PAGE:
Le Business Guide : Audiovisuel – Web – Entertainment 2008/2009 PDF

John Whitney, Sr was an American animator, le Business Guide : Audiovisuel – Web – Entertainment 2008/2009 PDF and inventor, widely considered to be one of the fathers of computer animation. From the late 1950s and early ’60s, mainframe digital computers were becoming commonplace within large organisations and universities, and increasingly these would be equipped with graphic plotting and graphics screen devices.

Consequently, a new field of experimentation began to open up. Bell Labs in Murray Hill, New Jersey, was a leading research contributor in computer graphics, computer animation and electronic music from its beginnings in the early 1960s. Edward Zajac produced one of the first computer generated films at Bell Labs in 1963, titled A Two Gyro Gravity Gradient Attitude Control System, which demonstrated that a satellite could be stabilized to always have a side facing the Earth as it orbited. In 1965, Michael Noll created computer-generated stereographic 3D movies, including a ballet of stick figures moving on a stage. Some movies also showed four-dimensional hyper-objects projected to three dimensions. Ivan Sutherland is considered by many to be the creator of Interactive Computer Graphics, and an internet pioneer. Utah was a major center for computer animation in this period.

Sutherland—both were professors in the Computer Science Department at the University of Utah, and the company was formed to produce new hardware designed to run the systems being developed in the University. In 1968 a group of Soviet physicists and mathematicians with N. Konstantinov as its head created a mathematical model for the motion of a cat. On a BESM-4 computer they devised a programme for solving the ordinary differential equations for this model. In July 1968, the arts journal Studio International published a special issue titled Cybernetic Serendipity – the computer and the arts, which catalogued a comprehensive collection of items and examples of work being done in the field of computer art in organisations all over the world, and shown in exhibitions in London, UK, San Francisco, CA.

The first machine to achieve widespread public attention in the media was Scanimate, an analog computer animation system designed and built by Lee Harrison of the Computer Image Corporation in Denver. The National Film Board of Canada, already a world center for animation art, also began experimentation with computer techniques in 1969. Most well-known of the early pioneers with this was artist Peter Foldes, who completed Metadata in 1971. The Atlas Computer Laboratory near Oxford was for many years a major facility for computer animation in Britain.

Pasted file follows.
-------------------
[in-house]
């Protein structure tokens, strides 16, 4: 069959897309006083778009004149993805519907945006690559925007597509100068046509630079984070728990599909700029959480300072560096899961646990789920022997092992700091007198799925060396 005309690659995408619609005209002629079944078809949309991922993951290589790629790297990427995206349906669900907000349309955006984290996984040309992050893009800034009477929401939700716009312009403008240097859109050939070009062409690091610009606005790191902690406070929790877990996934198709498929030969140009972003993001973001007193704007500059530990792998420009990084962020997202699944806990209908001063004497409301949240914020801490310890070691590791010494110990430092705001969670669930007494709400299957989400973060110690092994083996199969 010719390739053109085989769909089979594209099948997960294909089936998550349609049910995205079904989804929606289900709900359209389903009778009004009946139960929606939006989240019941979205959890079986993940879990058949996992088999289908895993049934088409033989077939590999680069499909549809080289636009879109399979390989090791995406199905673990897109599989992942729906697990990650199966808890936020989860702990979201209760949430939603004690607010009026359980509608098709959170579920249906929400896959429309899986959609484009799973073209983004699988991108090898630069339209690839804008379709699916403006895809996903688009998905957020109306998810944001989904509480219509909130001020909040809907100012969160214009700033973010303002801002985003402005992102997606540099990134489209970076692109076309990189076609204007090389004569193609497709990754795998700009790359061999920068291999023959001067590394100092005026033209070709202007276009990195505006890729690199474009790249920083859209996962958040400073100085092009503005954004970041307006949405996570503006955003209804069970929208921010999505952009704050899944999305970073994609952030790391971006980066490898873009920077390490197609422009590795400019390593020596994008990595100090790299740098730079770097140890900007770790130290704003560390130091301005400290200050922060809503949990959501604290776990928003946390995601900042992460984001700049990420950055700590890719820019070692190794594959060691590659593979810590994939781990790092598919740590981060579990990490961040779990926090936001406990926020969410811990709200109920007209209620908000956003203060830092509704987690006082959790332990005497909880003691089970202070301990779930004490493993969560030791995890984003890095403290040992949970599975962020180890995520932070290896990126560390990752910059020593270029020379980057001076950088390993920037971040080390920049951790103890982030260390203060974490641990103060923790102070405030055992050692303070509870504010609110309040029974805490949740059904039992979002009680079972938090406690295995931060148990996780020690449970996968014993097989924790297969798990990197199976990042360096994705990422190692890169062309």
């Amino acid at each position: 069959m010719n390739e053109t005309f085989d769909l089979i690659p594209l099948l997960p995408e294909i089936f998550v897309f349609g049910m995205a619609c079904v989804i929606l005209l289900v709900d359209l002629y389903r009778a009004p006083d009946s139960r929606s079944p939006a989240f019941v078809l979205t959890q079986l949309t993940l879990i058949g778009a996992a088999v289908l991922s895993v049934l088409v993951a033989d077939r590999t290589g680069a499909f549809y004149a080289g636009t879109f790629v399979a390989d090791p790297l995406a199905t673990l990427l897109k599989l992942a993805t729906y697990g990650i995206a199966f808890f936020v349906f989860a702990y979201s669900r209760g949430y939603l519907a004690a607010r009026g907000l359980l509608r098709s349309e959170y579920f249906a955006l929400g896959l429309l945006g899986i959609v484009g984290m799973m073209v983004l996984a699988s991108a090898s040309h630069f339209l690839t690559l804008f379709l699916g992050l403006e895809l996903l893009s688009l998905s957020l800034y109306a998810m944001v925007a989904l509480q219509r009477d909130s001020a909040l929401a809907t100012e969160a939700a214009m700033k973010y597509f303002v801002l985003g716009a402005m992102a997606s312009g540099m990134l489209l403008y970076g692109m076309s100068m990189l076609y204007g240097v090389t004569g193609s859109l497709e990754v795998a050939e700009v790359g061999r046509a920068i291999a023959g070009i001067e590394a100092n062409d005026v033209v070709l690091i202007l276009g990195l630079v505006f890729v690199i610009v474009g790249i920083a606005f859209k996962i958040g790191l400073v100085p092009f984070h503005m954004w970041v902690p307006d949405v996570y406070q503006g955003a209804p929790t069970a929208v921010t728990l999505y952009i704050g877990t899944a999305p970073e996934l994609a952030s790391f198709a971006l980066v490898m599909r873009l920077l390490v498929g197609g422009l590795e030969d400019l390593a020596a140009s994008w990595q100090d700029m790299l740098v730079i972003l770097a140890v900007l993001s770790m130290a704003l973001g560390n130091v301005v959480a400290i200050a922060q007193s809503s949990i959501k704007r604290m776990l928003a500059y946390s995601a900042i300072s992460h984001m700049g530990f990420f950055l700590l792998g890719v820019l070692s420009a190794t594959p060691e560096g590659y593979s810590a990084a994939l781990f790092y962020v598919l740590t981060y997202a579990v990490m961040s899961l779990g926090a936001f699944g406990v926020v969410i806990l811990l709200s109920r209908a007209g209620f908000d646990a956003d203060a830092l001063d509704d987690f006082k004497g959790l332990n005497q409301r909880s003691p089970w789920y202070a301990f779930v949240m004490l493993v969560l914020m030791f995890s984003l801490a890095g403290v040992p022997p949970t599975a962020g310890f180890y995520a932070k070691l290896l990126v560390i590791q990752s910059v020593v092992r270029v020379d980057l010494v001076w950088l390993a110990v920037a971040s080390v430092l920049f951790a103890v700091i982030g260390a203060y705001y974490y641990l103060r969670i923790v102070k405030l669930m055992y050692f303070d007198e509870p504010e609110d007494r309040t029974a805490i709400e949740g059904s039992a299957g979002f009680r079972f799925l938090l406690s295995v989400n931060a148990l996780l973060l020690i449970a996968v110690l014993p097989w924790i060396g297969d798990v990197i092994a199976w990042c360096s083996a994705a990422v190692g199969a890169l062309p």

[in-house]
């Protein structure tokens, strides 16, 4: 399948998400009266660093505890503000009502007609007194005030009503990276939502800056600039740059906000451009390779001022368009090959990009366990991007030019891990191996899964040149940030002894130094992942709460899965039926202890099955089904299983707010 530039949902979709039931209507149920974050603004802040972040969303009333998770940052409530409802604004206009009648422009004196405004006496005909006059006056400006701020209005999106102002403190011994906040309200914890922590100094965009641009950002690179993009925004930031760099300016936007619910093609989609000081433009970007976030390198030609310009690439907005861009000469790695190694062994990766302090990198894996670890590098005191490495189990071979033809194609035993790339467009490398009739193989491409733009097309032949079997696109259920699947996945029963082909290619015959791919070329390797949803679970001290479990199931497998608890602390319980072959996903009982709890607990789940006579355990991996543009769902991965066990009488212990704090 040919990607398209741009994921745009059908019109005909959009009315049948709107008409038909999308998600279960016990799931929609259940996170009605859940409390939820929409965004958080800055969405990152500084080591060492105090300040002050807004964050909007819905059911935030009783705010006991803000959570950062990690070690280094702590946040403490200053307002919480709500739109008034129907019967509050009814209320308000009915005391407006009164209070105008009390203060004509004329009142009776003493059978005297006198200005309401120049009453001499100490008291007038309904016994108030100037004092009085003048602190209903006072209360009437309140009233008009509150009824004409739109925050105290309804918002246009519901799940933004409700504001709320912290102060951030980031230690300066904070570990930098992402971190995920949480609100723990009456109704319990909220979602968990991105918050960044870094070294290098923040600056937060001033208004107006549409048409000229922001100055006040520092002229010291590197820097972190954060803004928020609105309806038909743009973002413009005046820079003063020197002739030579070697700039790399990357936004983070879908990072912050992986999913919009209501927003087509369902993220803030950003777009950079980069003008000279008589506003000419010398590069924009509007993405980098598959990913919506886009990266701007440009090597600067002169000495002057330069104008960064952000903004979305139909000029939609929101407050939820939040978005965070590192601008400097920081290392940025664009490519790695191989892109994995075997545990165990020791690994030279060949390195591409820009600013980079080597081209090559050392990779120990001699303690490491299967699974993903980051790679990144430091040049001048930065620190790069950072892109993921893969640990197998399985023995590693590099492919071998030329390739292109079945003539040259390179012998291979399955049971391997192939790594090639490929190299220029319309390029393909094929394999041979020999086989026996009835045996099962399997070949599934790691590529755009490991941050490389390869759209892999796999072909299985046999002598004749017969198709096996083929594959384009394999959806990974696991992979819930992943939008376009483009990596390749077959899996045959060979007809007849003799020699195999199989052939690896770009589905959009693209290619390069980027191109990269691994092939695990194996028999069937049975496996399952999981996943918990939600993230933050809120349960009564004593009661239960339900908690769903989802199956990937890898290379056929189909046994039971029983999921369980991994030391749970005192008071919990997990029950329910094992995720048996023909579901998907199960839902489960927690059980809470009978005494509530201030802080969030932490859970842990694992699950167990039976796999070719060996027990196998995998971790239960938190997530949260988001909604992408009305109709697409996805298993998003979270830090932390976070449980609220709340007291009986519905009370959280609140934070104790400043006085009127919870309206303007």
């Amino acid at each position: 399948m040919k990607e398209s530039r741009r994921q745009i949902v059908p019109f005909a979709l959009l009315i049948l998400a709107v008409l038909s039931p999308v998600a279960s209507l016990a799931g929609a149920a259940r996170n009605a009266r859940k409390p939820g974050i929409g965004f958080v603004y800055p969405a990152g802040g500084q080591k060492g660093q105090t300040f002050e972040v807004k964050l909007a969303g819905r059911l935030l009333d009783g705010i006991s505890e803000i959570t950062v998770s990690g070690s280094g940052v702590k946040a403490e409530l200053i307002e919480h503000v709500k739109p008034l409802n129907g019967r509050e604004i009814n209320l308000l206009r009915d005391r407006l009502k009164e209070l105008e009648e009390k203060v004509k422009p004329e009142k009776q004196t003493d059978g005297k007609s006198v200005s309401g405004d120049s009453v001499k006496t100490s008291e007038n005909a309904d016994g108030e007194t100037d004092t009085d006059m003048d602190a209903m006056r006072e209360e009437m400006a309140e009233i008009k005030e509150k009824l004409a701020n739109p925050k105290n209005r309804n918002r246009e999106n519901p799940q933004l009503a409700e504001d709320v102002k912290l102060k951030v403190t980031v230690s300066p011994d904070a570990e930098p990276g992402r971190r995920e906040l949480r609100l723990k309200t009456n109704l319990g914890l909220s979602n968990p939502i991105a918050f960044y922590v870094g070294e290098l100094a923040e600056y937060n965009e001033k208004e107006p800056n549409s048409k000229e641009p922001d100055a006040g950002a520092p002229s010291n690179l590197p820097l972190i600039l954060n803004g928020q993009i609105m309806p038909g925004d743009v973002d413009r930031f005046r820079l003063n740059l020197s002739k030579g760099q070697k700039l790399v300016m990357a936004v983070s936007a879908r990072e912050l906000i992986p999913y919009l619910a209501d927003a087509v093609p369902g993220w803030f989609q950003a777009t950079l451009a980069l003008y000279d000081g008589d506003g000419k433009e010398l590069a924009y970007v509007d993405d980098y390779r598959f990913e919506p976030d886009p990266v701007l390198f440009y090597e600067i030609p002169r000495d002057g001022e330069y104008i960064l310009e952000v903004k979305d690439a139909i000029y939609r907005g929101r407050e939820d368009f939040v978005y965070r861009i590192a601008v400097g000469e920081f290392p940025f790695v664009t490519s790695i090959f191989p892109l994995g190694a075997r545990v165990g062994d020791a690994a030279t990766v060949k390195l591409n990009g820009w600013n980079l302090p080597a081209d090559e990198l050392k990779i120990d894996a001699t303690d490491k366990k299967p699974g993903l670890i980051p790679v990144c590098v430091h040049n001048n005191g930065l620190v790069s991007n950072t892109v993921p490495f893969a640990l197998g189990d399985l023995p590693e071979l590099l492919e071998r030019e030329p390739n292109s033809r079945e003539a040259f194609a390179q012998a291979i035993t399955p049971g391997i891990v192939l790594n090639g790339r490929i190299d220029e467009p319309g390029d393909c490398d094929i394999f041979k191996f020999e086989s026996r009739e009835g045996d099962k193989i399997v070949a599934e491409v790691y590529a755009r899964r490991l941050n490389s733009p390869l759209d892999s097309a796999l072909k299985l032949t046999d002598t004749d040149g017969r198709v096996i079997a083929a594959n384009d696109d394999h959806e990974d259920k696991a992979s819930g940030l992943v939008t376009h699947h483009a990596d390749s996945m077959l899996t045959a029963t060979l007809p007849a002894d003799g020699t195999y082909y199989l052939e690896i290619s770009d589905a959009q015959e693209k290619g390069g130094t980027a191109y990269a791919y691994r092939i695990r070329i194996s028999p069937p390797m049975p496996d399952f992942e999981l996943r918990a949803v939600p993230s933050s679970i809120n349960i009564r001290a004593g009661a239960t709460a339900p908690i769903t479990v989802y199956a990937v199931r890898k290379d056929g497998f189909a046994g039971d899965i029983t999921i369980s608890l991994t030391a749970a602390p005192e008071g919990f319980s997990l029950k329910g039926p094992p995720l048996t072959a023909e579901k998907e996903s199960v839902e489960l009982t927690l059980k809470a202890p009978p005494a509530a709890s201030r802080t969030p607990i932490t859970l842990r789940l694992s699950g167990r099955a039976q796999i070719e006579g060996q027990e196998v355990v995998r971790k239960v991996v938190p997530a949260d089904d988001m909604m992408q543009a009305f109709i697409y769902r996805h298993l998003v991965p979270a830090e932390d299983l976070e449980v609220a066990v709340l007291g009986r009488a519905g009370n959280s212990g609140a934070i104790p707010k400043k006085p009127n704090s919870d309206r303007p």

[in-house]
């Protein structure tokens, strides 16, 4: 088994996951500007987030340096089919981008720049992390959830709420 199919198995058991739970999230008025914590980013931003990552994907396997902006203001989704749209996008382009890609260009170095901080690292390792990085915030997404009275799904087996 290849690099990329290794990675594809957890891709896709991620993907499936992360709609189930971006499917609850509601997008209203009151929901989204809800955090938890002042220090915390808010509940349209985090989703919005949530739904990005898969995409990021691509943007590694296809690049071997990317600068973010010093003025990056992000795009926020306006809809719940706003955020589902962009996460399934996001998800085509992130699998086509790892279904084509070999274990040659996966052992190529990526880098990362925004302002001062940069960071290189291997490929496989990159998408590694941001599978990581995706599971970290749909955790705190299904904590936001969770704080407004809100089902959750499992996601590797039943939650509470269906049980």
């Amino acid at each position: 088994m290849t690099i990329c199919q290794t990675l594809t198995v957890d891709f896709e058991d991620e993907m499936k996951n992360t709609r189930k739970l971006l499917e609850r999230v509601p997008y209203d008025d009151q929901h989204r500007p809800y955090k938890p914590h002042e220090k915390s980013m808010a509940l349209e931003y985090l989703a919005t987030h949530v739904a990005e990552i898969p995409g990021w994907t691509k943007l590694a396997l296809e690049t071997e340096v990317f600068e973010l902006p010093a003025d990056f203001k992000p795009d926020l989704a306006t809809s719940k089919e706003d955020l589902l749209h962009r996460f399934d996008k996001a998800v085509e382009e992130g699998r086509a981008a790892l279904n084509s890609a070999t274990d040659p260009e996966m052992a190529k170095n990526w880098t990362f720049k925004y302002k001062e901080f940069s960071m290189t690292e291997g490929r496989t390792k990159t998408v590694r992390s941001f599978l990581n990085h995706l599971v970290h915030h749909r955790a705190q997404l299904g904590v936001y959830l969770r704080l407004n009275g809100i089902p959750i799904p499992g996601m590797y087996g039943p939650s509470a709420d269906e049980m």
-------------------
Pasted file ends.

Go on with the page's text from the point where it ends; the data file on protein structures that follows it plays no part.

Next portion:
The first entertainment cartoon made was The Flexipede, by Tony Pritchett, which was first shown publicly at the Cybernetic Serendipity exhibition in 1968. In 1973, Kitching went on to develop a software called Antics, which allowed users to create animation without needing any programming. From around the early 70s, much of the emphasis in computer animation development was towards ever increasing realism in 3D imagery, and on effects designed for use in feature movies. The first feature film to use digital image processing was the 1973 movie Westworld, a science-fiction film written and directed by novelist Michael Crichton, in which humanoid robots live amongst the humans. Although Lawrence Livermore Labs in California is mainly known as a centre for high-level research in science, it continued producing significant advances in computer animation throughout this period. The quality of NYIT’s work attracted the attention of George Lucas, who was interested in developing a CGI special effects facility at his company Lucasfilm.

The framebuffer or framestore is a graphics screen configured with a memory buffer that contains data for a complete screen image. 15,000, with a resolution of 512 by 512 pixels in 8-bit grayscale color, and sold well to graphics researchers without the resources to build their own framebuffer. In 1975, the UK company Quantel, founded in 1973 by Peter Michael, produced the first commercial full-color broadcast framebuffer, the Quantel DFS 3000. However, it was not until the 1980s that a real revolution in the field was seen, and framebuffers capable of holding a standard video image were incorporated into standalone workstations. By the 90s, framebuffers eventually became the standard for all personal computers. At this time, a major step forward to the goal of increased realism in 3D animation came with the development of « fractals ».

80, the first film using fractals to generate the graphics was made by Loren Carpenter of Boeing. Titled Vol Libre, it showed a flight over a fractal landscape, and was presented at SIGGRAPH 1980. Bob Holzman of NASA’s Jet Propulsion Laboratory in California established JPL’s Computer Graphics Lab in 1977 as a group with technology expertise in visualizing data being returned from NASA missions. On the advice of Ivan Sutherland, Holzman hired a graduate student from Utah named Jim Blinn. CPB TV series, The Mechanical Universe, which consisted of over 500 scenes for 52 half-hour programs describing physics and mathematics concepts for college students.